How much? Only a little bit. At the end of a meal there’s no need for a large amount of dessert. It’s only a way to the pleasure of discovering new flavors, of giving more new sensations to our guests. A dessert mustn’t weigh heavy on the stomach.
What is still Japanese about your desserts after so many years in Italy?
TI: The comparison, the differences between Italian and Japanese cuisine and then more generally with my life here where I was reborn and found myself have given me a deeper awareness of my Japanese origins. The Japanese sense of the consistency, of the temperature, and the pleasure of balance, are still noticeable in my cooking.
What do you like best about your work?
TI: The possibility to develop and improve my skills every day and the constant search for perfection in my work.
TI: The long hours.
What’s your culinary philosophy?
TI: Amaze but with taste rather than with technique.
What are your signature sweets and other specialties?
TI: My first dessert on Agli Amici’s menu was basil ice cream with plums in brown sugar and toasted pine nuts. My specialty is a white chocolate cagliata or curd. It has a marvelous consistency.
Pastry chefs you admire?
TI: Both from the professional and human point-of-view: Gianluca Fusto, Yann Duytsche, and Loretta Fanella.
Your feelings about food critics and restaurant guides: have they been helpful to you or do they only add stress?
TI: I believe in them. They’re useful to professionals in the hospitality and restaurant business because they help us to find out how our work, talents, creations, in my case desserts, are perceived and judged by others.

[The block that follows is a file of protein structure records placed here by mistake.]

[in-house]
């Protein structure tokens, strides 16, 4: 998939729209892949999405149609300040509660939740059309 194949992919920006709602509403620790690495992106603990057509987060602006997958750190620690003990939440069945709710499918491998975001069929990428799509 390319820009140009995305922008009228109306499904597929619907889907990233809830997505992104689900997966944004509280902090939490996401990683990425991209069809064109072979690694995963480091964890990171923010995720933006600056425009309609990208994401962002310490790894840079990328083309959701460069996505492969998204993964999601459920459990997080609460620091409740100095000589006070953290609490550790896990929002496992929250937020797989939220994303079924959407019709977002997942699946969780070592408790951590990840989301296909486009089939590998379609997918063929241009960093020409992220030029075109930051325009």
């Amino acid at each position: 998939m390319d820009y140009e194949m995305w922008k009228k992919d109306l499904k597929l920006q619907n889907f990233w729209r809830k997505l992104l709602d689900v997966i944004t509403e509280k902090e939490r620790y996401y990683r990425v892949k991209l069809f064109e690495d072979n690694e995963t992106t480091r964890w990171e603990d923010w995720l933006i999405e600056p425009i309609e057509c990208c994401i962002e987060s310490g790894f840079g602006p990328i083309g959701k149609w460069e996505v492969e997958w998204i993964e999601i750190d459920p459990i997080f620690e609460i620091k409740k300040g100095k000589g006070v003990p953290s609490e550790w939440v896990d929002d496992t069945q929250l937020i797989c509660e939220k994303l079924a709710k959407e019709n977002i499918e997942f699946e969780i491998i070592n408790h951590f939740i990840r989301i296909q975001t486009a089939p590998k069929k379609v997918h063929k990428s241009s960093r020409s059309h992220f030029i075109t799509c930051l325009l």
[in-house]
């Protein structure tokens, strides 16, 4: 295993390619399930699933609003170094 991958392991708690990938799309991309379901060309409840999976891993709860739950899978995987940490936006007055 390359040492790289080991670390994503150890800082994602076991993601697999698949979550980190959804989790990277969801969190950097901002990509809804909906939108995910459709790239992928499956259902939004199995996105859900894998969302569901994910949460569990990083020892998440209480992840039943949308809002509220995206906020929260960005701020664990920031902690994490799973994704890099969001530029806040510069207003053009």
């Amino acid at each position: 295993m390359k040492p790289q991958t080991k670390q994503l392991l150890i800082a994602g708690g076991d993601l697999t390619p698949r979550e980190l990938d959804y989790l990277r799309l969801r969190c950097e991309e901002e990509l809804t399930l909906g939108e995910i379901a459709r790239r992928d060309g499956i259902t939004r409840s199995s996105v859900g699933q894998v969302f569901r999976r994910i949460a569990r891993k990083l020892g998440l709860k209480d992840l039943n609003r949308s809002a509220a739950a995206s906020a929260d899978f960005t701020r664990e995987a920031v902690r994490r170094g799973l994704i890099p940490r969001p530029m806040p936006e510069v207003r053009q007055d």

Up to now we talked about Tatsuya Iwasaki the chef; I’d like to know more about Tatsuya Iwasaki himself. For example, what are your favorite foods?
TI: I love sushi, soba, and spaghetti.
Your favorite desserts?
TI: Ice cream, but whenever I go to a restaurant I order tiramisu — it’s a surprise every time.
A dish you don’t like?
TI: I can’t think of any — well-prepared food is always good.
Your favorite wines?
TI: I always look for freshness in a wine. I especially like sparkling and white wines, in particular Sauvignons; the ones from Friuli are delicious.
Design is a crucial element in your dishes; what are your favorite colors?
TI: The colors found in nature: the white of clouds, sky-blues, the blues of the sea and forest-greens.
What do you miss most about Japan?
TI: The food, my family, and my old friends and in that order! My family and old friends can come and visit me whenever they want…but Japanese food, authentic Japanese food, can only be eaten in Japan!
Chefs are well-known for having collections, often of fast cars, motorcycles, or watches; what about you?
TI: Trips and sky-miles.
If you hadn’t become a pastry chef, what profession would you have chosen?
TI: An airplane pilot.